Christmas will be upon us by the time you read this and I have a Christmas wish, I know I ask a lot, Christmas can be a difficult time, the perception is that everyone has a wonderful family Christmas around a burgeoning table of food whilst Bing Crosby sings by the fireside and snow falls but as I discovered last Christmas by following the twitter feed of Sarah Millican there are many people for whom Christmas can be lonely and isolating. Sarah’s idea isn’t revolutionary;’ if you are lonely on Christmas day I am here with a few minutes to chat’. So, here is my wish for Christmas, if you are lonely or depressed during Christmas then LRSEC will have a Labrador with a Christmas jumper on and a wet nose who wants to make you smile
, let’s spread some canine festive cheer and Love a Labrador this Christmas, Labradors against Loneliness
I wish you and your Labradors a peaceful and enjoyable Christmas and a healthy and happy New Year and may all your walks be full of bounce and discovered tennis balls.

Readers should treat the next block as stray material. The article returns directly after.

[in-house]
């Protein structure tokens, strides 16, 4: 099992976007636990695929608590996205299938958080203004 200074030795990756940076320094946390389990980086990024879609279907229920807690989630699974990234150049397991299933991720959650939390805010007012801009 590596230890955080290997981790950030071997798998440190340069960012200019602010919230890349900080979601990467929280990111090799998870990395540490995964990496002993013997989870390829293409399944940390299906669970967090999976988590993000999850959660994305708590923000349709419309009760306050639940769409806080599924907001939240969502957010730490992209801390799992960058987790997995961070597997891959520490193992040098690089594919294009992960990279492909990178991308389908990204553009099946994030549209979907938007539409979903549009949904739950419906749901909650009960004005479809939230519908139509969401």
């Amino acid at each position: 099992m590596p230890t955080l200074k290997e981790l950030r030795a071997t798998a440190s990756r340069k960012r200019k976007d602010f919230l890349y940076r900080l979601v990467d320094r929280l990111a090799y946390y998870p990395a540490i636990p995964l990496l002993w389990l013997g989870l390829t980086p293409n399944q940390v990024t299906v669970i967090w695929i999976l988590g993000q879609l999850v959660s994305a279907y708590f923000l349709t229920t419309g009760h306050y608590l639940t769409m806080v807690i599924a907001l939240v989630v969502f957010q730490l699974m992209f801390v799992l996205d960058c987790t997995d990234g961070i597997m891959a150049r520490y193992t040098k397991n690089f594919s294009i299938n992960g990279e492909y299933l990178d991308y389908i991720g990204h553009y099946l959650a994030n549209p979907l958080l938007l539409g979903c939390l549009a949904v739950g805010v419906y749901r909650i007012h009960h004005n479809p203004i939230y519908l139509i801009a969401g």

As a result of this post we have received a lovely letter from a member of the public.
I recently stumbled upon your Summer edition of your Chairman’s Letter on the LRSEC website and have this evening also read your Christmas edition. I have never before been so compelled to express my gratitude as this evening; I want to thank you from the bottom of my heart for inspiring me to be the best person I can be (re CAN DO) and for reminding me of the things that are truely inportant in life (your Christmas edition).
Your heart of gold shines through in your writing and infects us all. I certainly feel ‘more labrador’ having read them 🙂
So my Christmas wish to you, is to never underestimate that magic you instill in people and that you know how special a gift it is to be able to make people want to contribute to making the world a better place.
From a cat owner who ones day hopes to also be a labrador owner, and who needs no response in return, I thank you for all the good work you do with very best wishes and may these kind words be a few that become many for you this festive season.